Mr Brown said he did not regret his internet announcement
Prime Minister Gordon Brown has said he does not regret proposing sweeping changes to MPs' expenses, insisting it was the "right thing to do".
He said it was "ridiculous" to suggest dropping a key proposal - replacing the second home allowance with a daily payment for MPs - had been damaging.
Tory leader David Cameron said the "U-turn" meant the plan was now a "farce".
Meanwhile, the Commons Standards Committee has warned against "rushing" into a Commons vote on the issue.
Measures to be debated include stopping MPs in greater London from claiming second home allowances and requiring more details of MPs' earnings outside Parliament to be published.
MPs will also get to debate and vote on a plan to make the Commons responsible for employing staff and also requiring receipts to be submitted for all claims - rather than just those over £25 as at present.
But Mr Brown also said he still expected any new system, which will be looked at by the independent Committee on Standards in Public Life, to address the issues of MPs' attendance at Parliament, transparency and reduced overall costs.
Nick Clegg on efforts to reach a consensus
He said: "As far as what is called the additional costs allowance [second homes allowance] is concerned - everybody now agrees that has got to go and be abolished."
He added: "Far from going backwards we have made enormous progress over the few past weeks."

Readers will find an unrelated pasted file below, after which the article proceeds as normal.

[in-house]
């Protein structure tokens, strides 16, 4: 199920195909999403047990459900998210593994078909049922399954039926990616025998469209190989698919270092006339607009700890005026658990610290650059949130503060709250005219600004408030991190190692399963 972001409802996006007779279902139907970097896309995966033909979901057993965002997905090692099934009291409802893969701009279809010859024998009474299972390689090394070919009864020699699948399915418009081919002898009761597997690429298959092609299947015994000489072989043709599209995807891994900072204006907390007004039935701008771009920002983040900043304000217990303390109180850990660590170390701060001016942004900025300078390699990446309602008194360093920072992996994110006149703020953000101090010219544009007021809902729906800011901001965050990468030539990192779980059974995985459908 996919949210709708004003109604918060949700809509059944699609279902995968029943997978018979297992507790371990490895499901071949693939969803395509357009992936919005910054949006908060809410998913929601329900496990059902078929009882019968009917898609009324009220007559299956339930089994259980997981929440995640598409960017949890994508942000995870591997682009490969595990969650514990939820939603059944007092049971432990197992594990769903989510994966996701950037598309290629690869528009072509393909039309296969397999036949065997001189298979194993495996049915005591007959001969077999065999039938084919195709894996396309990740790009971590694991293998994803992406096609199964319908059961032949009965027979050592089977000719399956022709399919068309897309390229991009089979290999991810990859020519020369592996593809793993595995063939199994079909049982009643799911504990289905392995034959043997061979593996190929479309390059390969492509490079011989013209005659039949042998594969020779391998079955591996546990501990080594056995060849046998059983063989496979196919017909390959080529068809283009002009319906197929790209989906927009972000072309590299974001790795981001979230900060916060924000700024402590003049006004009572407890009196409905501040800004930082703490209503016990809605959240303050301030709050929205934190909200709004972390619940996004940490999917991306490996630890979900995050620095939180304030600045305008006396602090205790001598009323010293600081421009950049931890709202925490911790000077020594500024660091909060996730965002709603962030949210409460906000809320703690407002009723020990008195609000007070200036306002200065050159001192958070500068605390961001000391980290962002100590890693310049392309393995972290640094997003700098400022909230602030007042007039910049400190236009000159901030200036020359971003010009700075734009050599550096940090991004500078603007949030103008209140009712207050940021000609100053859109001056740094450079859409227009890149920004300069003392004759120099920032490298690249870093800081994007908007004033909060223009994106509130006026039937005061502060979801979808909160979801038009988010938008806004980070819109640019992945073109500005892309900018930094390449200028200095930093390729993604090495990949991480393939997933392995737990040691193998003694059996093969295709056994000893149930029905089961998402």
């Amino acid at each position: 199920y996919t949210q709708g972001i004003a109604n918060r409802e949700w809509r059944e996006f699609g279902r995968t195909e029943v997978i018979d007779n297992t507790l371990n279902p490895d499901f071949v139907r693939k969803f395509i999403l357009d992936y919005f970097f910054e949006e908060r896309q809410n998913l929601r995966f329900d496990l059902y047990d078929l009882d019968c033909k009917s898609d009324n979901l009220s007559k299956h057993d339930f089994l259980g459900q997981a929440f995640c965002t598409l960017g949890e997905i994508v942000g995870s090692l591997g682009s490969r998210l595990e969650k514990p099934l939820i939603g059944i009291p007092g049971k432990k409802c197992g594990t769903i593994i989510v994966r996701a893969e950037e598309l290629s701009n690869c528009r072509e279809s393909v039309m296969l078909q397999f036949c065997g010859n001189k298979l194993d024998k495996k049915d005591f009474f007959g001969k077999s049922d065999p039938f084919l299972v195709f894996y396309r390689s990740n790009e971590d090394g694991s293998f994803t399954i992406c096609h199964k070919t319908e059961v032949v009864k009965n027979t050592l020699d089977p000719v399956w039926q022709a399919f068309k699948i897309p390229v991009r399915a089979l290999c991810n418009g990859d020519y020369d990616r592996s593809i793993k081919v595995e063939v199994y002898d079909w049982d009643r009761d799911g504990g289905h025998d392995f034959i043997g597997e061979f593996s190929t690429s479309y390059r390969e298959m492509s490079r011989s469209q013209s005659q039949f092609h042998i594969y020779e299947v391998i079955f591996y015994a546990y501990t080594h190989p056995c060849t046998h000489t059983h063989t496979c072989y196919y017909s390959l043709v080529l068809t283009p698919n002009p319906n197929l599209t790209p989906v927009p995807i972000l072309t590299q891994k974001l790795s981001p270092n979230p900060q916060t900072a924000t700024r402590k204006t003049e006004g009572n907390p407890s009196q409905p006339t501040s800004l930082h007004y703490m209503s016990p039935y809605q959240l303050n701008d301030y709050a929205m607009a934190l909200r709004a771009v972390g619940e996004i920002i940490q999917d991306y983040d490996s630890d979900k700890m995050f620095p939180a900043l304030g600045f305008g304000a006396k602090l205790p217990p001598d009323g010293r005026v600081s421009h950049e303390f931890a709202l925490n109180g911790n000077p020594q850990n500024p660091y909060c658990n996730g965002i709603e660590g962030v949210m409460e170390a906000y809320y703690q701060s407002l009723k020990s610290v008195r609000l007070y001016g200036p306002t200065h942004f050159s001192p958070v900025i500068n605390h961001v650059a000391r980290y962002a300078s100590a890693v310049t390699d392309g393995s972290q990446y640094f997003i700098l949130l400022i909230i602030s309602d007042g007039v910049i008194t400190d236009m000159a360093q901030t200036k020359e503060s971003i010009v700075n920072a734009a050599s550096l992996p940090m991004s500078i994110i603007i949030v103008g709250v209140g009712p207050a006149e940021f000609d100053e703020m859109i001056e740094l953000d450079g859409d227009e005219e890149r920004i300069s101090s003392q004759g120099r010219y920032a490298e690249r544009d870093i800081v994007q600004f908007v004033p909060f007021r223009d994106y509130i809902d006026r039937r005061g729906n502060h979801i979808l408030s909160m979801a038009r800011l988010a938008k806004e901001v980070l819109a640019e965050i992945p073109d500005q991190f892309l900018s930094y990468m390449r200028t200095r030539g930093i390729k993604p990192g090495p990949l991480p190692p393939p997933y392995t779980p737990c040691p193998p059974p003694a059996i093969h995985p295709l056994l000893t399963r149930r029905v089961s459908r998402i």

Mr Brown also said: "I don't regret doing anything I've done on this because it was the right thing to do."
He said he expected the Committee on Standards in Public Life, which had been expected to publish proposals by the end of the year, to produce an "earlier report" - he had already asked them to report back by July.
Mr Brown suggested Commons leader Harriet Harman would come back to MPs with a progress report before the end of the "summer parliamentary session".
But sources close to the committee said it was "unrealistic" to say it should report back by July and that its chairman, Sir Christopher Kelly, would not be "boxed in".
They said Mr Brown's preference for a daily allowance would merely be "one option to consider."
Meanwhile the Commons standards committee - made up of senior MPs - has called for any decisions on expenses to be postponed until after Sir Christopher's committee completes its review.
The cross-party body has tabled its own amendment to Thursday's debate saying the review should not be "pre-empted by decisions of the House of Commons" - saying only an external review would command public support.
Tory MP Sir George Young, the standards committee's chairman, said: "There are real risks with rushing into decisions on Thursday, without having had proper time to consider the issues, which we then have to rewind.
"The unanimous view of the committee was that it was better to wait for the review by the Committee on Standards in Public Life, chaired by Sir Christopher."
A Downing Street spokesman said: "As we have been clear throughout, what we are proposing are interim measures while Sir Christopher Kelly is carrying out his review and that in order to restore public confidence it is important that, where we have agreement on measures that we can act on now, we do so."
Liberal Democrat leader Nick Clegg said the revised debate and vote was "the worst of both worlds" as the most important issue had been "kicked into the long grass".
Mr Cameron said: "What we've seen from the prime minister is a U-turn, followed by a climbdown, and now descending into farce."
Recent revelations about some MPs and ministers' expenses claims have brought the issue back into the spotlight.
Home Secretary Jacqui Smith and work minister Tony McNulty are being investigated over their second homes expenses claims - both say they acted within the rules.
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